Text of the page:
Appellees, on their part, insist: that the assessments were not deficiency assessments; that if they were, taxpayers should be denied relief because their plight was brought about by their misrepresentation; and that since, but for these, the complained of assessments would not have been made, to grant the relief would be permitting them to take advantage of their own wrong.
So insisting, they urge upon us that the judgment must be affirmed. We do not think so.
We agree with the appellants: that, upon the undisputed facts, the assessments were deficiency assessments; that in making them the commissioner violated the provisions of applicable Internal Revenue Laws; and that, under the express provisions of section 272(a) (1), appellants were entitled to the injunction they sought.
There is nothing inequitable in the relief asked by the plaintiffs. It is the very relief accorded them by and under the precise terms of the statutes making a violation of its terms an express exception to the general prohibition of section 3653(a). An essential part of the whole statutory scheme of furnishing the taxpayer with an option either to pay and sue to recover back or to apply for relief to the Tax Court, section 272(a) (1), was not enacted as a mere idle gesture. The commissioner is as bound as the taxpayer is by its terms. This is made plain not only in the language of the statute but in the language of the cases construing and applying it, cited in note 1, supra, including particularly Peerless Woolen Mills from this Court.
The judgment appealed from is Reversed and the cause is Remanded with directions to grant the injunction prayed for.
1. "Sec. 272 [As amended by Sec. 203(a), Act of Dec. 29, 1945, c. 652, 59 Stat. 669] Procedure in general.
"(a) (1) Petition to The Tax Court of the United States. If in the case of any taxpayer, the Commissioner determines that there is a deficiency in respect of the tax imposed by this chapter, the Commissioner is authorized to send notice of such deficiency to the taxpayer by registered mail. Within ninety days after such notice is mailed (not counting Saturday, Sunday, or a legal holiday in the District of Columbia as the ninetieth day) the taxpayer may file a petition with The Tax Court of the United States for a redetermination of the deficiency. No assessment of a deficiency in respect of the tax imposed by this chapter and no distraint or proceeding in court for its collection shall be made, begun, or prosecuted until such notice has been mailed to the taxpayer, nor until the expiration of such ninety-day period, nor, if a petition has been filed with the Tax Court, until the decision of the Tax Court has become final. Notwithstanding the provisions of section 3653(a) the making of such assessment or the beginning of such proceeding or distraint during the time such prohibition is in force may be enjoined by a proceeding in the proper court." 26 U.S.C.A. § 272. (Emphasis supplied.)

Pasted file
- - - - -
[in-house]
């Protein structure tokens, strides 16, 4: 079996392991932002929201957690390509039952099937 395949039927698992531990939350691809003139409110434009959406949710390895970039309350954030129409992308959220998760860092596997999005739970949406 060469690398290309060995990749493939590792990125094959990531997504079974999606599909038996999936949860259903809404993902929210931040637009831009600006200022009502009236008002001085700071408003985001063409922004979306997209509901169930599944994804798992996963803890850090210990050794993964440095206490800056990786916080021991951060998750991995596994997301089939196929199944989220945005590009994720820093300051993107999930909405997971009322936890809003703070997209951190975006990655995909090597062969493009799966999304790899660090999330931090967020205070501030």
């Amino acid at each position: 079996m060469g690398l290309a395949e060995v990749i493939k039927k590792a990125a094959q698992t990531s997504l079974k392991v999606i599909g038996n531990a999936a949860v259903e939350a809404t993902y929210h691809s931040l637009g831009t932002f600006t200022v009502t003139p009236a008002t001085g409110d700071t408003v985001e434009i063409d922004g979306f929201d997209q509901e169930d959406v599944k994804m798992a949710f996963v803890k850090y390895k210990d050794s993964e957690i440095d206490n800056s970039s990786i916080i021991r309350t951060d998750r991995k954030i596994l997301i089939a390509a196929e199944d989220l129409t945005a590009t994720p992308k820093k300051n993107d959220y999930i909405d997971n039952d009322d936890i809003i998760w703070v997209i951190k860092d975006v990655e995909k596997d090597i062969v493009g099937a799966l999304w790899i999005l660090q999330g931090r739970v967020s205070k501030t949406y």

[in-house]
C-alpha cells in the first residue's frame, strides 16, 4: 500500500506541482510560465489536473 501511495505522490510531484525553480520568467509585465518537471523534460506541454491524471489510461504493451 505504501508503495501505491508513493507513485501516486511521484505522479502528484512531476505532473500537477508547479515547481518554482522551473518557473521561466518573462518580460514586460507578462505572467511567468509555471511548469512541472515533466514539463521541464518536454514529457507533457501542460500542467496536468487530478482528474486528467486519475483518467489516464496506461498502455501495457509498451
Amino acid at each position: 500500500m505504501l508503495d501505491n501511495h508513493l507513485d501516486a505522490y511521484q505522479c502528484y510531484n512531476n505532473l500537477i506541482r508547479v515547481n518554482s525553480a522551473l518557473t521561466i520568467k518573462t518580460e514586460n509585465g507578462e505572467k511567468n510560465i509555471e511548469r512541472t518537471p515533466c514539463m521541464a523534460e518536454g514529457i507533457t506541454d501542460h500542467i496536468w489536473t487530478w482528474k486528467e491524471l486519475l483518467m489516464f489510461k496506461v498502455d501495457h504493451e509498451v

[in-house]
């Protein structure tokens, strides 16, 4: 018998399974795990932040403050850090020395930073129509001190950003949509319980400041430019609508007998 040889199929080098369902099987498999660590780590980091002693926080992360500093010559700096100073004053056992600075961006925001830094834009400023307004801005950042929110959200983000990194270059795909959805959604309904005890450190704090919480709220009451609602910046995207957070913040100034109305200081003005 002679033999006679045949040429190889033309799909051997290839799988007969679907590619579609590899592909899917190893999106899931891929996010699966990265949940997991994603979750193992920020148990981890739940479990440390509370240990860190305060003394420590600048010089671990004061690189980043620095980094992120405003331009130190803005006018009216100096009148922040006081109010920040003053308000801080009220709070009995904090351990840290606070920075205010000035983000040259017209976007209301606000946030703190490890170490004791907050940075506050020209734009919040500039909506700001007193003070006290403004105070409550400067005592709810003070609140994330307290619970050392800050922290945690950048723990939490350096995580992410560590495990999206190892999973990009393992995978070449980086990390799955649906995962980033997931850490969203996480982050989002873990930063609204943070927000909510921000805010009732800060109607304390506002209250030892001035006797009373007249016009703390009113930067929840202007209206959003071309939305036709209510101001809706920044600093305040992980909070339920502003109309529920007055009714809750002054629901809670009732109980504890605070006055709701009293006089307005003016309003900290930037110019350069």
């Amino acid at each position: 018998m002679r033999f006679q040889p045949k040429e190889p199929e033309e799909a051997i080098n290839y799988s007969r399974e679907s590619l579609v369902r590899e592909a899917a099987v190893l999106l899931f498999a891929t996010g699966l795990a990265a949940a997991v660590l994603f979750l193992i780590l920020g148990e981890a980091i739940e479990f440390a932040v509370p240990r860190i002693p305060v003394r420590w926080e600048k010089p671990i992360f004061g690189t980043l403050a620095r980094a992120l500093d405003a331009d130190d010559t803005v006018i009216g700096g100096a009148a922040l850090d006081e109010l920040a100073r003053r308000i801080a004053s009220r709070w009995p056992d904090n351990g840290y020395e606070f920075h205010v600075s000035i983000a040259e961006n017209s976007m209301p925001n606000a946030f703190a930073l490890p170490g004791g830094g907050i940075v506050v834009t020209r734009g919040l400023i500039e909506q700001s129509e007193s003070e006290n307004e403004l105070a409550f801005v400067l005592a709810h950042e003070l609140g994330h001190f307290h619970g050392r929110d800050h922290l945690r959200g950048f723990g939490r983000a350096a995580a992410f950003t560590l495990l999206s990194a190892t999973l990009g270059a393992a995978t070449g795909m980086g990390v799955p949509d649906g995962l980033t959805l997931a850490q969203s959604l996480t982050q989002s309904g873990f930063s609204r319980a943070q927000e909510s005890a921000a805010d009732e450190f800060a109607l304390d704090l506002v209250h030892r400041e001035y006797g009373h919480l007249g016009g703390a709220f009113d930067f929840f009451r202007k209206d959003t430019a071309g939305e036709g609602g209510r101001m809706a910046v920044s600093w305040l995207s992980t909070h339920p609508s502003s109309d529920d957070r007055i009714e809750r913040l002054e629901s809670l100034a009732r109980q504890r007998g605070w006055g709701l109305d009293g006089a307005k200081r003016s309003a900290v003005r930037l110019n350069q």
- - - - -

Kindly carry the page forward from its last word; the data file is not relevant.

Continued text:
See U. S. v. Yellow Cab Co., 90 F(2) 699; Ventura Consolidated Oil Field v. Rogan, Collector, 86 F(2) 149; Peerless Woolen Mills v. Rose, 28 F(2) 661.
2. 26 U.S.C.A. 3653 Prohibition of suits to restrain assessment or collection of taxes with certain named exceptions.
3. "Sec. 271 [As amended by Sec. 14(a), Individual Income Tax Act of 1944, c. 210, 58 Stat. 231].
"Definition of deficiency
"(a) In General. As used in this chapter in respect of a tax imposed by this chapter, `deficiency' means the amount by which the tax imposed by this chapter exceeds the excess of —
"(1) the sum of (A) the amount shown as the tax by the taxpayer upon his return, if a return was made by the taxpayer and an amount was shown as the tax by the taxpayer thereon, plus (B) the amounts previously assessed (or collected without assessment) as a deficiency, over —
"(2) the amount of rebates, as defined in subsection (b) (2), made.
"(b) Rules for application of subsection (a).
For the purposes of this section —
"(1) The tax imposed by this chapter and the tax shown on the return shall both be determined without regard to payments on account of estimated tax, without regard to the credit under section 35, and without regard to so much of the credit under section 32 as exceeds 2 per centum of the interest on obligations described in section 143(a)". 26 U.S.C.A. § 271.